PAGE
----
12. See note 10 ante.
13. Section 3553(f) provides in relevant part:(f) Limitation on applicability of statutory minimums in certain cases.-Notwithstanding any other provision of law, in the case of an offense under section 401, 404, or 406 of the Controlled Substances Act (21 U.S.C. 841, 844, 846) or section 1010 or 1013 of the Controlled Substances Import and Export Act (21 U.S.C. 960, 963), the court shall impose a sentence pursuant to guidelines promulgated by the United States Sentencing Commission under section 994 of title 28 without regard to any statutory minimum sentence, if the court finds at sentencing, after the Government has been afforded the opportunity to make a recommendation, that-(1) the defendant does not have more than 1 criminal history point, as determined under the sentencing guidelines.(emphasis supplied).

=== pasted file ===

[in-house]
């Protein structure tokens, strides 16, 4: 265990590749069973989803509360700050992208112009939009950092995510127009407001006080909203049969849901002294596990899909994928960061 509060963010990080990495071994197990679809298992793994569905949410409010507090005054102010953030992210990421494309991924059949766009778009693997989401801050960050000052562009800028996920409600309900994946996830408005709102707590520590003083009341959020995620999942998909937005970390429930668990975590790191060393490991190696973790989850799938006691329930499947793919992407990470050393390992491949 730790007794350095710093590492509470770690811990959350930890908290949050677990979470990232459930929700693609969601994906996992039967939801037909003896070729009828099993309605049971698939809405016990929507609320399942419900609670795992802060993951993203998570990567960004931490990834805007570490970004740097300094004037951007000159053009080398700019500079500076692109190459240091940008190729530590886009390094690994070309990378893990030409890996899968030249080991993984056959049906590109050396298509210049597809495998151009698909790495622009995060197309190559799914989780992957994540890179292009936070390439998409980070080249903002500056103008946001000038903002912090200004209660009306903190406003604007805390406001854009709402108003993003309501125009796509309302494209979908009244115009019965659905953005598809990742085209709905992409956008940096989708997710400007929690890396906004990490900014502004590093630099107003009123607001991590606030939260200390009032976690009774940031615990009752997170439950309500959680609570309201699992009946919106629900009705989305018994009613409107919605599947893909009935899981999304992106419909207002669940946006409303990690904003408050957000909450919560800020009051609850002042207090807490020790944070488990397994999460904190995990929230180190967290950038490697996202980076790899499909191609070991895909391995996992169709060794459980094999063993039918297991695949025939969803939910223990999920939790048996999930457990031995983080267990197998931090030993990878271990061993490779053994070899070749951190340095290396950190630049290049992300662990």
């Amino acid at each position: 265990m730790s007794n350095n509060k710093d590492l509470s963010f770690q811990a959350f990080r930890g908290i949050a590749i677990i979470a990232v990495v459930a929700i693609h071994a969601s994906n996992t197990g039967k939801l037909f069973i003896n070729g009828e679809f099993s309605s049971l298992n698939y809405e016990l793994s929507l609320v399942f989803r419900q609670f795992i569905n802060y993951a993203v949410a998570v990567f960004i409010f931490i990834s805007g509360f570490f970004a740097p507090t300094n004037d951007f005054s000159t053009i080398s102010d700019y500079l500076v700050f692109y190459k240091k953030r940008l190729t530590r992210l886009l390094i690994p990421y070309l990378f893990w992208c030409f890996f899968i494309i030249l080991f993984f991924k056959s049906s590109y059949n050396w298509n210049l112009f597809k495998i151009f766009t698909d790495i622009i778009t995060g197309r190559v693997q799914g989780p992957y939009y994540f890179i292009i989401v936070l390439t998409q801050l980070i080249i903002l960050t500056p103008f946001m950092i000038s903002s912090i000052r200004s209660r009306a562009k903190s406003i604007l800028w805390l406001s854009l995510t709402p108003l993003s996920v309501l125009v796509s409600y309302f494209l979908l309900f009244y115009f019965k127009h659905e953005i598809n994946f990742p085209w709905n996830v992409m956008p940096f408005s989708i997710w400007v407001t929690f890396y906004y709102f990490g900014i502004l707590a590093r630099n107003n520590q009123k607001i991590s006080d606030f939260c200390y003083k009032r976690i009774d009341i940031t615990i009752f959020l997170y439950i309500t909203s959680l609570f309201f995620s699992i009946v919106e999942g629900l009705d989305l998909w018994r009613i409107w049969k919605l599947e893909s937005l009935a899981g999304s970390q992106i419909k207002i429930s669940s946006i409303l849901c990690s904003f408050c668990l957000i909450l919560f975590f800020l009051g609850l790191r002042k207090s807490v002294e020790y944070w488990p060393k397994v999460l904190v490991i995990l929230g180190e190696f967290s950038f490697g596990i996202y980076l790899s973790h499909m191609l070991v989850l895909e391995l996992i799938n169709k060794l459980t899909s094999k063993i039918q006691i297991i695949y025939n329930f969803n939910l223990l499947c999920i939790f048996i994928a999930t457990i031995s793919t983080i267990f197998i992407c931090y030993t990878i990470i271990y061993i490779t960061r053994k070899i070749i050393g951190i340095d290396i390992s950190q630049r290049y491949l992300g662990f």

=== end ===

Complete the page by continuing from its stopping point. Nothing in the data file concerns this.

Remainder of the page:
14. On the day of oral argument before us, the government withdrew by letter to the Clerk of Court its other argument-that to the extent that Sherpa's motion seeks a downward departure by way of a reduction in his Offense Level, it violates the modified plea agreement, which only permitted Sherpa “to seek a downward departure on the ground that the defendant's criminal history category overrepresents the defendant's likelihood of recidivism ․” (Letter from Assistant U.S. Att'y Miriam H. Baer to the Clerk of Ct., Roseann B. MacKechnie of 8/30/01; Amended Plea Agreement at 3.)